But seriously, I am already stingy which means that my bill is already going to be somewhat on the low end of things. I choose restaurants that aren’t too expensive to begin with. There was only one time in my life where I tipped a lot. I think it was 30%, but it’s because I had a major interview the next day. I got the job anyways, but I wouldn’t have known that when tipping. But why the heck not? If the haircut was $20, I only tipped $6. Assuming I was already going to give 20%, I don’t know why an extra $2 made my hairdresser so happy. It was memorable. It actually makes me feel good about giving somebody a slightly higher tip, even though I rarely do it.

What sparked this blog post were the comments on this news story. One commenter notes that by raising the prices by 15%, the store is being “deceptive and…very shrewd…” But if you’re like me and you think a 15% tip is too low in 2014, I would say this is actually more of a loss for the servers at the restaurant. But I presume that the restaurant is higher class, so I can assume that in the end, the establishment is making their dues. And as another commenter pointed out, you don’t have to choose to go somewhere that you think is expensive.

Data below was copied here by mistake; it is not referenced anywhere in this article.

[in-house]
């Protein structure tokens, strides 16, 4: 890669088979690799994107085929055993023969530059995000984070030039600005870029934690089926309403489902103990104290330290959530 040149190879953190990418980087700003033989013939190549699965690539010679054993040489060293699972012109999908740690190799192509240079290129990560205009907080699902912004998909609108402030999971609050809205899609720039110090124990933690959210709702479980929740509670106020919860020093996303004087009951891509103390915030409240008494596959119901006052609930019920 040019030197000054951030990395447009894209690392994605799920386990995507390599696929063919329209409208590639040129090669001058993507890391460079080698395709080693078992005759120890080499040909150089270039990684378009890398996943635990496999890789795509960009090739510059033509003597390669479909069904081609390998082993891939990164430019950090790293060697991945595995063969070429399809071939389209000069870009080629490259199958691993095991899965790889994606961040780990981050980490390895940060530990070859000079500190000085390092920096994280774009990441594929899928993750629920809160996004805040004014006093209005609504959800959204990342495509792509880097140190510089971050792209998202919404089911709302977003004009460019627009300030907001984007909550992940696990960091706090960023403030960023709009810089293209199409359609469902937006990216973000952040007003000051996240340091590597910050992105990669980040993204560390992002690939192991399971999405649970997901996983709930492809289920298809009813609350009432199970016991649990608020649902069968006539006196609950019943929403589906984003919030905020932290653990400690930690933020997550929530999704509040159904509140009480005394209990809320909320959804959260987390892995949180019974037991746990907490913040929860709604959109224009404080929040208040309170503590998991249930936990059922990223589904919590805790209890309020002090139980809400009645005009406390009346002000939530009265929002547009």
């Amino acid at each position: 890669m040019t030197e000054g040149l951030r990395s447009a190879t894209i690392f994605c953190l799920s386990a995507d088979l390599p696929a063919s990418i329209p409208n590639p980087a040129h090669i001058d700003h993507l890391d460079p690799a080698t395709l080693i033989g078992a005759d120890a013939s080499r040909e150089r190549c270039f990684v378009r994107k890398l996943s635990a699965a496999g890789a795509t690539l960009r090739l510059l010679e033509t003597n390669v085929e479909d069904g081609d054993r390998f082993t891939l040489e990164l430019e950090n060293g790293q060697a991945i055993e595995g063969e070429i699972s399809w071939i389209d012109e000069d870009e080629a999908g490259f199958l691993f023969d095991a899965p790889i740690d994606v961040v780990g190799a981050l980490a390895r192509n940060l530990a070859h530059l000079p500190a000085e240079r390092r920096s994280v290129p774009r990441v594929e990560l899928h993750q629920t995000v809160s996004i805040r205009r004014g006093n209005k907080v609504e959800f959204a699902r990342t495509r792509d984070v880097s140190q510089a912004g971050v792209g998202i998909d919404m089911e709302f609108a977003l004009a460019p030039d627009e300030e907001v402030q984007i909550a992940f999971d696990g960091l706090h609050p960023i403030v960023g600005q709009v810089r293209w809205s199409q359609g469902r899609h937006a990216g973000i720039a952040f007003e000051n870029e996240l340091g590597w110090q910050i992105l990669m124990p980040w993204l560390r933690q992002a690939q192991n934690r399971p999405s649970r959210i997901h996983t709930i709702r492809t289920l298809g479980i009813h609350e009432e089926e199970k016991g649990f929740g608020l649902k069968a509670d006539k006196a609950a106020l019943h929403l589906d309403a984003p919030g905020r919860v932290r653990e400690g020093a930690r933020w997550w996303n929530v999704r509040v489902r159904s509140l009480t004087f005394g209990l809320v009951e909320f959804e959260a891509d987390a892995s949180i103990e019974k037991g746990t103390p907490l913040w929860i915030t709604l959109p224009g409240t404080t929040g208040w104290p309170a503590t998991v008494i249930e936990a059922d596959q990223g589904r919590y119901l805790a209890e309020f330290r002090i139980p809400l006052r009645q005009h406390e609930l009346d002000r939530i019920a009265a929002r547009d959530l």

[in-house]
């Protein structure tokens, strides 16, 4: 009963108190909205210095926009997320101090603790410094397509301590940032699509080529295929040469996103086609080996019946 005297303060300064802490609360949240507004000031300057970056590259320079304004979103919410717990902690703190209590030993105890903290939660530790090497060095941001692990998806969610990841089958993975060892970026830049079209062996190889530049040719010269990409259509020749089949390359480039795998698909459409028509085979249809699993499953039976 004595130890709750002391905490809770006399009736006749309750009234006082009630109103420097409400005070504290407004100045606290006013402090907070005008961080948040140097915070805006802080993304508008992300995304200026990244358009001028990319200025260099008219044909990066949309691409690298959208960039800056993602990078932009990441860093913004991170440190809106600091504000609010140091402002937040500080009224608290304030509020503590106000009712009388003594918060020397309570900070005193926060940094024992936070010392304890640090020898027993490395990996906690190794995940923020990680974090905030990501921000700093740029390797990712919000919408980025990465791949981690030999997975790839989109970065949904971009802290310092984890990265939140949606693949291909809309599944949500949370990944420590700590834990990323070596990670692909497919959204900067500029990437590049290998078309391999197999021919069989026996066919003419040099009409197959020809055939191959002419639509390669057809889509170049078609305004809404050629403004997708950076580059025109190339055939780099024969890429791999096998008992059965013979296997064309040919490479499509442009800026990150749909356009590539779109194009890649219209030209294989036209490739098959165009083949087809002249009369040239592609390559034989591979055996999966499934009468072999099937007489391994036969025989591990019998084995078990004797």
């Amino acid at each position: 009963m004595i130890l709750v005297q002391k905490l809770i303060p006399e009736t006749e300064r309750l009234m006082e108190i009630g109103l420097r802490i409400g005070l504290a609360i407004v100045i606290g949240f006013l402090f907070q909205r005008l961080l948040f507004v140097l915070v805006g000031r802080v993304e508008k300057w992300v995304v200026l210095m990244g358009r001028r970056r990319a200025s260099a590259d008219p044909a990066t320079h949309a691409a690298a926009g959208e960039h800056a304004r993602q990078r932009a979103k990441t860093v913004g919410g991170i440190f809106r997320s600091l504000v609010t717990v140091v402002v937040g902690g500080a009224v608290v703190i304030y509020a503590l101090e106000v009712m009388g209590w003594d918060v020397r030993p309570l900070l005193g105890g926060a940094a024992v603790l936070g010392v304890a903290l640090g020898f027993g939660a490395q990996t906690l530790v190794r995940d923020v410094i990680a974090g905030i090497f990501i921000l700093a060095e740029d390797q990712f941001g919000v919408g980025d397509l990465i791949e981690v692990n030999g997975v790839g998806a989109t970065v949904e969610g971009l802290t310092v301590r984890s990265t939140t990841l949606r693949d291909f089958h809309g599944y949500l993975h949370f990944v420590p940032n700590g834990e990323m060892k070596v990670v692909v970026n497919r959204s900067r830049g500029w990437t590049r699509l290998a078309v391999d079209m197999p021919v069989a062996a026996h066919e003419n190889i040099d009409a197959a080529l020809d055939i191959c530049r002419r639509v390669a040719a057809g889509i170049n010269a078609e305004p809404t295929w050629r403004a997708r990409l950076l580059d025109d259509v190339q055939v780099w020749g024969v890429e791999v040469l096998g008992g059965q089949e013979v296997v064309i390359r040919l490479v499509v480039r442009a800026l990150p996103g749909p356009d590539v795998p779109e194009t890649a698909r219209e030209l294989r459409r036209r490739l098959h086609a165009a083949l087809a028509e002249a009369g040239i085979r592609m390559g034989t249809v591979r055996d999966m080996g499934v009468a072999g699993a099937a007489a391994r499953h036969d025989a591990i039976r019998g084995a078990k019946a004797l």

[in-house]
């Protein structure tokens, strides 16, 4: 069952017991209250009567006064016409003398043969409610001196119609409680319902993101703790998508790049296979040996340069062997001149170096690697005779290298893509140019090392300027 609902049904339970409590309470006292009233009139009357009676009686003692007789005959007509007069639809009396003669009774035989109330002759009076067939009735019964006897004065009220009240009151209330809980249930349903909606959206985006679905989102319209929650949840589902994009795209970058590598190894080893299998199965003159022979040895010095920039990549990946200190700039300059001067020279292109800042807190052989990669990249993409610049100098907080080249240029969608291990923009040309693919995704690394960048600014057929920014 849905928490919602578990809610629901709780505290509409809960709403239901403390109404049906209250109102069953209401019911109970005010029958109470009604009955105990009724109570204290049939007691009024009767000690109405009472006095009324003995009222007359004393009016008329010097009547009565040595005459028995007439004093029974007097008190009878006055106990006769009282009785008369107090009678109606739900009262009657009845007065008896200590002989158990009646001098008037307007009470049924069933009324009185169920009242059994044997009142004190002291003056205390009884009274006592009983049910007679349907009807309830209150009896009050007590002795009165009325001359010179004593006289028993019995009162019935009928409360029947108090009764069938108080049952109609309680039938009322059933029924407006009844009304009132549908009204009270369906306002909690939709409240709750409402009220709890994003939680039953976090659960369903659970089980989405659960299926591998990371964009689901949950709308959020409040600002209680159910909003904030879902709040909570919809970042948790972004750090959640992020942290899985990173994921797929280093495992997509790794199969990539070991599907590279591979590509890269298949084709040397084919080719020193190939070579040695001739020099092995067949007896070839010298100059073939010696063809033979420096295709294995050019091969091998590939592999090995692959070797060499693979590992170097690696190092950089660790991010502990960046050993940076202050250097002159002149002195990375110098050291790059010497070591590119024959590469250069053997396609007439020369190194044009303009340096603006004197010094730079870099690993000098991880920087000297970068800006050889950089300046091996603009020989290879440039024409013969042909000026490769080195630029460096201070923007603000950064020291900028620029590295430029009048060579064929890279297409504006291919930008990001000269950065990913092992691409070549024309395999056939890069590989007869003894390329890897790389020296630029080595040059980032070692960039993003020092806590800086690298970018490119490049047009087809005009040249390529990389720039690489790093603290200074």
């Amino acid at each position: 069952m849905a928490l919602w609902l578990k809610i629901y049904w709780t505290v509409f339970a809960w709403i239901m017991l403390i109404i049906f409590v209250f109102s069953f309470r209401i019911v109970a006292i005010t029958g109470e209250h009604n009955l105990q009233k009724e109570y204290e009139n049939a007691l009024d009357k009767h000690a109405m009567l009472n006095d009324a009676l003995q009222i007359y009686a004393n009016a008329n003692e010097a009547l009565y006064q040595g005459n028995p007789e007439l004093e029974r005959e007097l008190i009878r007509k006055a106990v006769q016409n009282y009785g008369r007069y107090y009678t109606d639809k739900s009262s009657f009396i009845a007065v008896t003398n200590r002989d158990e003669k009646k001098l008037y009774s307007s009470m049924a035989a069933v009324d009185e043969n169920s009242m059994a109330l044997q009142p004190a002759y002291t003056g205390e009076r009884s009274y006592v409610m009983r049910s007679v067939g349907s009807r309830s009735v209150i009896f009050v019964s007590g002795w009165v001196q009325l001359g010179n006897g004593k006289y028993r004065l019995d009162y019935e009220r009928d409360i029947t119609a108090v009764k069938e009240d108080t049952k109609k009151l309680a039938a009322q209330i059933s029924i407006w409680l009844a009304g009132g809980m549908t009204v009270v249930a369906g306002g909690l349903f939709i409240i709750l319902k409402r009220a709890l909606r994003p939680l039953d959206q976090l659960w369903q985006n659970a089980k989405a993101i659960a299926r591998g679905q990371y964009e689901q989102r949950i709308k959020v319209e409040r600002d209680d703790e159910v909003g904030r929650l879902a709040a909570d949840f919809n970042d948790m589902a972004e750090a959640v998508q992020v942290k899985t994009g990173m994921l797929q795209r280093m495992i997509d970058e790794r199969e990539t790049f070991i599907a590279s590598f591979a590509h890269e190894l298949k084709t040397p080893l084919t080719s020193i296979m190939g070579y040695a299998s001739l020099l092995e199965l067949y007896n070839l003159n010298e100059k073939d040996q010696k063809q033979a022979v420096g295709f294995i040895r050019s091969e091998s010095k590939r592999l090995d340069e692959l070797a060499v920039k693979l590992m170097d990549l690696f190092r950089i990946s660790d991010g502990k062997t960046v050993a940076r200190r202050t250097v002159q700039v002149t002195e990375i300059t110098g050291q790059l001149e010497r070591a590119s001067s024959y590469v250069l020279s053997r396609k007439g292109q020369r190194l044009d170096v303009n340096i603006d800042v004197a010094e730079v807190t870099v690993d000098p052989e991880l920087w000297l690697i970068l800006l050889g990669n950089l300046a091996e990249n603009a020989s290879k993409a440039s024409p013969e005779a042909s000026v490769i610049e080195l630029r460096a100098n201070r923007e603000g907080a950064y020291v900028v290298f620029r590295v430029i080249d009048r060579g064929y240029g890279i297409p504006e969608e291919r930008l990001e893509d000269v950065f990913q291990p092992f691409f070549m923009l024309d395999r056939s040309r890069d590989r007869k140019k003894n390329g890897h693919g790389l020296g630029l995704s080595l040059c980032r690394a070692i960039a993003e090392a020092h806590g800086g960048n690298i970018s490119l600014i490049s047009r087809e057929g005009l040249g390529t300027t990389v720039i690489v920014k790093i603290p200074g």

I think what bothers me about tipping is never the amount but more or less the times that it seems a bit strange to tip. For the three circumstances I mentioned earlier, they all seem to make sense to me. A server chats with you. A hairdresser chats with you and makes your hair look good (presumably). And a taxi driver gets you to your destination in one piece. As a tipping customer, I think it’s okay for me to ask the driver to slow down if I think he’s going too fast. Of course, I am also particular about the route that they take, and I think it’s within reason for me to ask for these things.